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What is cherry eye in dogs?

Cherry eye, or third eyelid gland prolapse, is a relatively common eye condition in young dogs – particularly puppies of less than a year old. Although other breeds might be affected, it is most commonly seen in breeds such as:

  • Bulldog
  • Mastiff
  • Great Dane
  • Shih Tzu
  • Lhasa Apso
  • Cocker Spaniel
  • Bloodhound

In addition to the normal upper and lower eyelids which we humans possess, dogs (and many other species) have an additional ‘third eyelid’, also known as the nictitating membrane. This provides a protective function for the eye, as well as assisting with the spread of tears across the surface to help moisturise. Cherry eye is caused by the prolapse, or displacement, of the nictitans third eyelid tear gland.

What are the symptoms of cherry eye?

Symptoms of cherry eye result in the characteristic appearance of ‘cherry eye’ – a pink blob in the corner of the dog’s eye which protrudes near the nose. Your dog’s eye may become dry and irritated, and red and inflamed as a result. Cherry eye can be aggravated by the pet’s paw if they rub their face. Other symptoms include abnormal discharge leaking from the eyes.

What causes cherry eye in dogs?

Cherry eye in dogs is caused when the Nictitans gland, a tear-producing gland which sits at the base of the third eyelid, becomes displaced from its normal position (where it cannot normally be seen).

The nictitans gland plays an important role in good ocular health, producing a significant proportion (40% – 50%) of the tears that keep the eye moist and prevent it becoming irritated. Tears also supply nutrition to the cornea to help tackle infection and assist in the healing of surface damage.

Normally the gland is held in position by a ligament which attaches it to the eye socket. However, in some breeds this attachment is relatively weak, which may occasionally allow the gland to pop up out of position. When the gland is in this abnormal position it is prone to irritation and struggles to produce tears normally, which may also contribute to some irritation of the eye itself.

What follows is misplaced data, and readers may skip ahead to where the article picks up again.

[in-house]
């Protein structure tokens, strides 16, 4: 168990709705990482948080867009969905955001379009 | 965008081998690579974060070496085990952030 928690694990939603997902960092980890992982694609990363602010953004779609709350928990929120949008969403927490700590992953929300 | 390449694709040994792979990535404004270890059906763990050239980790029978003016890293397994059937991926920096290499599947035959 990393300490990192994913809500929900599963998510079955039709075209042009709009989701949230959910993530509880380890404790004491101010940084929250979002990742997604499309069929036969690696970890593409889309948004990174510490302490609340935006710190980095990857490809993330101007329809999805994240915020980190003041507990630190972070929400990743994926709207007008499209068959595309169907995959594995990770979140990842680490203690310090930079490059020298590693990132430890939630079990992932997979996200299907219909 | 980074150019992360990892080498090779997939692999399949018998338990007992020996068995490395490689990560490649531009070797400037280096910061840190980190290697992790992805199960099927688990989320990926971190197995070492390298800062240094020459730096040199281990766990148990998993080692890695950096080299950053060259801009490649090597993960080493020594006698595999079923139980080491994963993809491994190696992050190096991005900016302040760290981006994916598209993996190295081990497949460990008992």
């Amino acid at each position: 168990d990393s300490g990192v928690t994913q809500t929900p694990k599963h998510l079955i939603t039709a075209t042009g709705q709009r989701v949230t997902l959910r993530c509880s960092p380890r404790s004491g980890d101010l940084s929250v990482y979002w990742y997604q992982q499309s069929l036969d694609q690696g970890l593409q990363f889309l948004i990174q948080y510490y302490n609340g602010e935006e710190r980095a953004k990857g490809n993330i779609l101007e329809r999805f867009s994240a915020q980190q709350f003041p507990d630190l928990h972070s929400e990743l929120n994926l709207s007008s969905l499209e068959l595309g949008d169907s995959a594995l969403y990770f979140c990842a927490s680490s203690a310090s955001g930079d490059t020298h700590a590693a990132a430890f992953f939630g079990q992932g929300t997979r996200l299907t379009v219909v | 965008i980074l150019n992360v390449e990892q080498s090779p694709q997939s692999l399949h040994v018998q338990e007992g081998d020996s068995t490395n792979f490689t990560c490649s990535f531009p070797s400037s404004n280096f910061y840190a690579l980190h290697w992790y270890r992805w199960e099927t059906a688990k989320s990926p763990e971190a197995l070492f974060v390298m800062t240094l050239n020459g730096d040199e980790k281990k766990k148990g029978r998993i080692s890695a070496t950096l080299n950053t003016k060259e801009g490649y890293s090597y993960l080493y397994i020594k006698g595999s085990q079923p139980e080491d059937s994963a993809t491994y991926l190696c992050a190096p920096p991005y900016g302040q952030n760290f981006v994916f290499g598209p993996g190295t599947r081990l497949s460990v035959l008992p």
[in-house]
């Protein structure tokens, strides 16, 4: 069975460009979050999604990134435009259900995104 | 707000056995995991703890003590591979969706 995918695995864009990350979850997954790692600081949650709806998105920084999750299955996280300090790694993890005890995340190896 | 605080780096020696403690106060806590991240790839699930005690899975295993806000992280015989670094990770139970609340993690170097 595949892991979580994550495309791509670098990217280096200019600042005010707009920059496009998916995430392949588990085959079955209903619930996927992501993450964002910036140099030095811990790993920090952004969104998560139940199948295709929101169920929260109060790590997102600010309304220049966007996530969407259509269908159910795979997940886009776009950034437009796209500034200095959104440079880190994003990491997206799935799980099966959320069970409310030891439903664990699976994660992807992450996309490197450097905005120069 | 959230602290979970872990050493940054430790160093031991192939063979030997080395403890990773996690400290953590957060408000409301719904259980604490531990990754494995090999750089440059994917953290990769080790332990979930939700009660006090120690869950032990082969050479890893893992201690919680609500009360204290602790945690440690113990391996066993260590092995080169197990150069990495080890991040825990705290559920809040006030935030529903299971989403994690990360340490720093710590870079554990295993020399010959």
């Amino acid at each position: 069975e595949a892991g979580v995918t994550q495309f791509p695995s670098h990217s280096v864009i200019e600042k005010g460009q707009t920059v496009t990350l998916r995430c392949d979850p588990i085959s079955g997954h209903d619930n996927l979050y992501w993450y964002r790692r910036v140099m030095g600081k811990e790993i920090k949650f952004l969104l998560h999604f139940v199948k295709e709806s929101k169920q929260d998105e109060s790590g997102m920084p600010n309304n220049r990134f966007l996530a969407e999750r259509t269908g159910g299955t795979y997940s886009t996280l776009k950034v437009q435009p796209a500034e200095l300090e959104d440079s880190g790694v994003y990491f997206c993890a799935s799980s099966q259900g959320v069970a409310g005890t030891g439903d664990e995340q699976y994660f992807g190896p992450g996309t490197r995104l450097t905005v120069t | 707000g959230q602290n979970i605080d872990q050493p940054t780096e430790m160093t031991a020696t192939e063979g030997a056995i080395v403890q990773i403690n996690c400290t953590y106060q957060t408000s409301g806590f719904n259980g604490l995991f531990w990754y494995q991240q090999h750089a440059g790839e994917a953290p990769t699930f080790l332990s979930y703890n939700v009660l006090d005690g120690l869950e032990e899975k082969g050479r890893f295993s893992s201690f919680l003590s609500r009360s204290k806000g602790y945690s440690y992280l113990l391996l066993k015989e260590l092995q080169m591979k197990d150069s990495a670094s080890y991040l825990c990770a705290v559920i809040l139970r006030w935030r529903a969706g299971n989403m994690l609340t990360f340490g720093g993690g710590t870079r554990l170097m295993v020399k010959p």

It should be noted that it is not at all uncommon for both of a dog’s eyes to become affected (as the issue is usually due to an intrinsic weakness of the ligaments which hold the glands in place). Both eyes might not suffer from a prolapsed gland at the same time, but it might be something to bear in mind for the future if one eye is affected.

Because tear production is so important for the health of the eye, we always advise that this condition is corrected to prevent long term irritation and potential damage to the dog’s eye. We may temporarily prescribe some eye drops to make your dog more comfortable, though to completely resolve the problem a surgical replacement of the gland is required, to make sure it sits in its correct position.

In the past it was common for veterinary surgeons to simply remove the gland; however, this is now recognised to be poor practice as it results in the loss of 40 – 50% of tear volume which the nictitans gland produces, which can have long term negative consequences for the dog’s eye.

How to treat cherry eye in dogs

The most common method of surgical treatment for cherry eye in dogs is the ‘mucosal pocket technique’. This procedure is carried out under general anaesthetic and involves creating a small pocket in the soft tissue at the back of the third eyelid, placing the gland into this pocket, and then stitching the pocket closed with dissolvable sutures to hold it securely in place.

The vets at Animal Trust perform hundreds of successful cherry eye procedures every year. In most cases this will permanently resolve the problem, however in a small proportion of cases (around 10%) the same issue may occur a second time and require further surgery to reposition the gland.

Possible complications of cherry eye surgery include the risk of infection (as with any procedure), irritation/ulceration of the eye caused by the suture material (which may require suture removal), cyst formation and possible re-prolapse of the gland as noted above. Fortunately, in the majority of cases, the surgery is successful first time and should provide a long term solution for cherry eye.

How much does it cost to treat cherry eye in dogs?

The cost of surgical treatment is £389 when paid for at admission. This includes anaesthetic costs and routine medication to go home with to care for your dog.

At Animal Trust we’re passionate about providing affordable pet healthcare for those who need it most. We are not for profit, and our free consultations are available to everyone. View all of our prices here

If you’re concerned that your pet may be experiencing symptoms of cherry eye, book a free consultation with your local Animal Trust surgery.

Further Reading

 

Coronavirus Measures in place at Animal Trust

We have put in some new measures for all clients when attending appointments at one of our surgeries. Read more here.

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